Often, people stretch and take large loans to buy their house. But before doing so, one should find out "what is the backup plan in case you have no income for (even) 1 month to pay the EMI," said Navlakhi. Remember that you have to pay the EMI, and you can't reduce it at will. If renting, you can move to a lower rent house in case of a financial crisis. Also, when a house is sold in distress, the seller often incurs a loss on it.

Other life goals: Buying a house is the biggest investment in most people's lives. However, in funding that house, one must remember not to decimate the corpus meant for other life goals. "There are quite a few things that would require money-marriage, children's education, travel. All of these are needed to live a life," said Sadagopan. One should not sacrifice them to own a house.

When to buy
However, buying a house makes sense in many scenarios, regardless of the property's price. If you find a suitable house and can afford to buy it, you should go for it, keeping in mind the factors mentioned below.

Stability: You can consider buying a house if you are sure to stay at a particular location or city for more than 5-7 years. Moreover, in the long run, your rent is certainly going to increase at a faster rate than your EMI. In fact, the EMI may even come down going forward, depending on the overall interest rate scenario.

Financial stability: If you have sufficient funds to make a larger down payment (more than the mandatory 20%) without compromising on your other financial goals, buying a house makes sense. Most financial advisers suggest buying a house (first house or house for end use), if the finances are in place.

Tax benefit: Given that there are considerable tax benefits on repayment of home loans, the cost of borrowing can come down by 2% to 2.5% for those in highest tax bracket, provided the total home loan is Rs25-30 lakh. This is because the benefit on interest repayment is capped at Rs2 lakh a year, so this benefit diminishes for bigger home loans.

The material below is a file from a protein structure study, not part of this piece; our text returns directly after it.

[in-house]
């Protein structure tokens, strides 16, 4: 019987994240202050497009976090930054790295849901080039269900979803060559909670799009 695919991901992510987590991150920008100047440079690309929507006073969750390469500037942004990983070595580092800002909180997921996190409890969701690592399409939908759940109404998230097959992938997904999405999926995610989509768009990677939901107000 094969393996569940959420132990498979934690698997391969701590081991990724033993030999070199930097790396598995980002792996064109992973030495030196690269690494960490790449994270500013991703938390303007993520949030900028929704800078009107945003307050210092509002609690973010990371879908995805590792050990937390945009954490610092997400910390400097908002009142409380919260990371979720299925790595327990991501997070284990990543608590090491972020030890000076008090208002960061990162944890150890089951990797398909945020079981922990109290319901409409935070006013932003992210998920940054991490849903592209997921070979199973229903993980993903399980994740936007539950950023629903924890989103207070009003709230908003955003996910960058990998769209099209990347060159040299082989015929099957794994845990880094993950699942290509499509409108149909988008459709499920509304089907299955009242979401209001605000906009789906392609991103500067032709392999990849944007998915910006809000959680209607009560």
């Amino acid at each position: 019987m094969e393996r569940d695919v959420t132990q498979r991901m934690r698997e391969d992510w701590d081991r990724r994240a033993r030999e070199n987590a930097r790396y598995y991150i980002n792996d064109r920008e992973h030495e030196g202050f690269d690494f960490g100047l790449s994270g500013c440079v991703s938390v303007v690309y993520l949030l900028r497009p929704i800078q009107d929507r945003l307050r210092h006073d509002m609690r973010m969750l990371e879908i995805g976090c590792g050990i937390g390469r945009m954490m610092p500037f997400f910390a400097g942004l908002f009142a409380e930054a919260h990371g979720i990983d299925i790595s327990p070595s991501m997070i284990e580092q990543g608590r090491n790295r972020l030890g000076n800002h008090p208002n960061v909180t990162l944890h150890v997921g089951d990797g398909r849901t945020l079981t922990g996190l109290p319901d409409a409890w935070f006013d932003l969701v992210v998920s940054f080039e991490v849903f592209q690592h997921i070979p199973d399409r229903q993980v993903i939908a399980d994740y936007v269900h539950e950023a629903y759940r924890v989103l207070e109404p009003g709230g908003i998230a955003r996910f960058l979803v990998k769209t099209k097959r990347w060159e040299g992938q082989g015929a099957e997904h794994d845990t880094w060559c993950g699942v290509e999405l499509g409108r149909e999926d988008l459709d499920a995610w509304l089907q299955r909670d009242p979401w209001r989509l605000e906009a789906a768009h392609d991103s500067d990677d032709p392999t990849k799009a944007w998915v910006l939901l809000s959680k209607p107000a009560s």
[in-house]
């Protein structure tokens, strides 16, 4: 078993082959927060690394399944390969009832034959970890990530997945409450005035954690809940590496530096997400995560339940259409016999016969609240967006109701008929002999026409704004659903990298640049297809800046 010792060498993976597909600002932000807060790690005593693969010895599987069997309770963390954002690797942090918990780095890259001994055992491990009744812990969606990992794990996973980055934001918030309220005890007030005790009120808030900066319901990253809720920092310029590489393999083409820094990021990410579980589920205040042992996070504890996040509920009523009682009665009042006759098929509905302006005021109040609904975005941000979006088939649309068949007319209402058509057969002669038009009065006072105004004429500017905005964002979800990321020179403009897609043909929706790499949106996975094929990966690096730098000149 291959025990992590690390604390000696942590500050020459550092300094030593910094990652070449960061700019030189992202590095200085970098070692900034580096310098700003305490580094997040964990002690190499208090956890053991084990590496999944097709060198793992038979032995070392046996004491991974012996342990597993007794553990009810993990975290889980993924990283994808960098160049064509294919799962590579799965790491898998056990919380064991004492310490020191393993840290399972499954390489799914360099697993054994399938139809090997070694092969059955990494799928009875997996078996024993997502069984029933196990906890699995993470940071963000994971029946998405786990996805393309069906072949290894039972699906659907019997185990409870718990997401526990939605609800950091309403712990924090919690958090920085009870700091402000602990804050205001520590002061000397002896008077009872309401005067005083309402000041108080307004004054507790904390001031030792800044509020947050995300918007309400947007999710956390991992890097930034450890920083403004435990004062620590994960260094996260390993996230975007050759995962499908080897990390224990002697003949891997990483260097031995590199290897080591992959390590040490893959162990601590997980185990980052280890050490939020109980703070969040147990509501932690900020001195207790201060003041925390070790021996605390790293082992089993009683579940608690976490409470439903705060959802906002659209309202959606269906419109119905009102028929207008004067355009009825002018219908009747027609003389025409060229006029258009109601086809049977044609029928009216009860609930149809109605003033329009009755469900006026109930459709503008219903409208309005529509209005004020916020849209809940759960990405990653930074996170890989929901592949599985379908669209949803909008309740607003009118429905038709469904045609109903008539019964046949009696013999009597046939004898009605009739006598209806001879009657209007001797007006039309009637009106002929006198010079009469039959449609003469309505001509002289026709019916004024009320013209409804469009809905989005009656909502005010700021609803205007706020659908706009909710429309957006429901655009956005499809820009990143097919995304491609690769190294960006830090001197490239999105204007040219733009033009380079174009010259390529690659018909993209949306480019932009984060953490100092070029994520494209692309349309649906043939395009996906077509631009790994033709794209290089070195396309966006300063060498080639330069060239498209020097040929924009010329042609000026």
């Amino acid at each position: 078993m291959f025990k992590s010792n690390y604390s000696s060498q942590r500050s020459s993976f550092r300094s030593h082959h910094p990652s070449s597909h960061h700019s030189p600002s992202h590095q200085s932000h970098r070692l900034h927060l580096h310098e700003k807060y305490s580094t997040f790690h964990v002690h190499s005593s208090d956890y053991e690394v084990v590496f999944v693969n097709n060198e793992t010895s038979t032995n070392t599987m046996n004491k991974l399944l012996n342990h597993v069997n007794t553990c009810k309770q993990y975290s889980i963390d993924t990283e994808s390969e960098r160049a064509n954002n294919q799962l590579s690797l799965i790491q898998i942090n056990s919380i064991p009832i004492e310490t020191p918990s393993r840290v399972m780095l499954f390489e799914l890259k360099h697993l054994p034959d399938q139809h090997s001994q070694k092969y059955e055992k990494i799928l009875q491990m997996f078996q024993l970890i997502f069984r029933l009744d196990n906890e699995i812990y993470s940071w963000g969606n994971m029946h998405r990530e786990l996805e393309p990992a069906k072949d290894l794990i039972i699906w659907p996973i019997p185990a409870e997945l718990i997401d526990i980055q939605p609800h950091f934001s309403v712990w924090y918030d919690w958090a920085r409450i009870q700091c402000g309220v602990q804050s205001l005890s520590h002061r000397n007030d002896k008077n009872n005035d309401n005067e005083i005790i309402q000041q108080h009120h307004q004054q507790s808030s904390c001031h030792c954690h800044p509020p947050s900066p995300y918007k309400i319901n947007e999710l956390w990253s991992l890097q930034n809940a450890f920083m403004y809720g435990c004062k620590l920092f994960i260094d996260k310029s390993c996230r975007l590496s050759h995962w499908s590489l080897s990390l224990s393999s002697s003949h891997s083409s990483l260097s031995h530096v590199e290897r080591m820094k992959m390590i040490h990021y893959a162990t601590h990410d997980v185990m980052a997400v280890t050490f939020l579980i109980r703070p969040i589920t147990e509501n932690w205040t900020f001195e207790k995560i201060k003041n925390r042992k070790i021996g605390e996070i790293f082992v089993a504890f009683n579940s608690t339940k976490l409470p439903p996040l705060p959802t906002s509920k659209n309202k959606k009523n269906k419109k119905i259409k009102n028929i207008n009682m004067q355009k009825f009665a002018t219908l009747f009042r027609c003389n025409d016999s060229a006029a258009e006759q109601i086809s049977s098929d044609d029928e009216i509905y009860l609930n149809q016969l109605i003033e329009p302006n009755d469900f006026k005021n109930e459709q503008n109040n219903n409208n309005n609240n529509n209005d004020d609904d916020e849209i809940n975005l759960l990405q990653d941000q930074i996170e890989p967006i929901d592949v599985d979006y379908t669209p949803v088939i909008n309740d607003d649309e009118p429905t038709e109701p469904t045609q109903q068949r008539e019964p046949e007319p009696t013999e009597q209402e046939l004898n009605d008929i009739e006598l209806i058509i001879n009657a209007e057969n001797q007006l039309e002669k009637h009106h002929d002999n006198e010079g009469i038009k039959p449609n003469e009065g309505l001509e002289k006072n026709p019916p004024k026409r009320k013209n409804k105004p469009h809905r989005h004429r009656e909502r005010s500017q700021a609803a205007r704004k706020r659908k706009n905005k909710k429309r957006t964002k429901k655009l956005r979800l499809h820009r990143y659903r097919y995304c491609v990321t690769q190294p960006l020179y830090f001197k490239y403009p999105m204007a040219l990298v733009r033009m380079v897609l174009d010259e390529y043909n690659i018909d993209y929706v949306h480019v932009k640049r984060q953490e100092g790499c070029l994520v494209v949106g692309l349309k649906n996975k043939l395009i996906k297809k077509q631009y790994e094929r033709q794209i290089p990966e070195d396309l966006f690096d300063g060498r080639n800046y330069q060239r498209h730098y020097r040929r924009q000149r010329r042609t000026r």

Low home loan rates: In last couple of years, home loan rates have come down by about 2%, bringing the EMI down by about Rs3,400 on a home loan of Rs25 lakh with tenure of 20 years. So, coupled with tax benefit, buying a house would be more beneficial in certain segment now, than a few years ago.

Creating an asset: If your finances are in good shape and property prices are not exceptionally high in your choice of city and location, you may opt to pay EMIs rather than monthly rents, as the former helps you to create an asset.

Above are some of the factors to consider while buying a house. You need to evaluate them and see which ones are more relevant to you and your particular situation now before deciding whether to buy now, or live on rent.

This old article may have references to outdated tax rules and laws. For up-to-date information on taxation of mutual funds, refer to https://www.valueresearchonline.com/tax/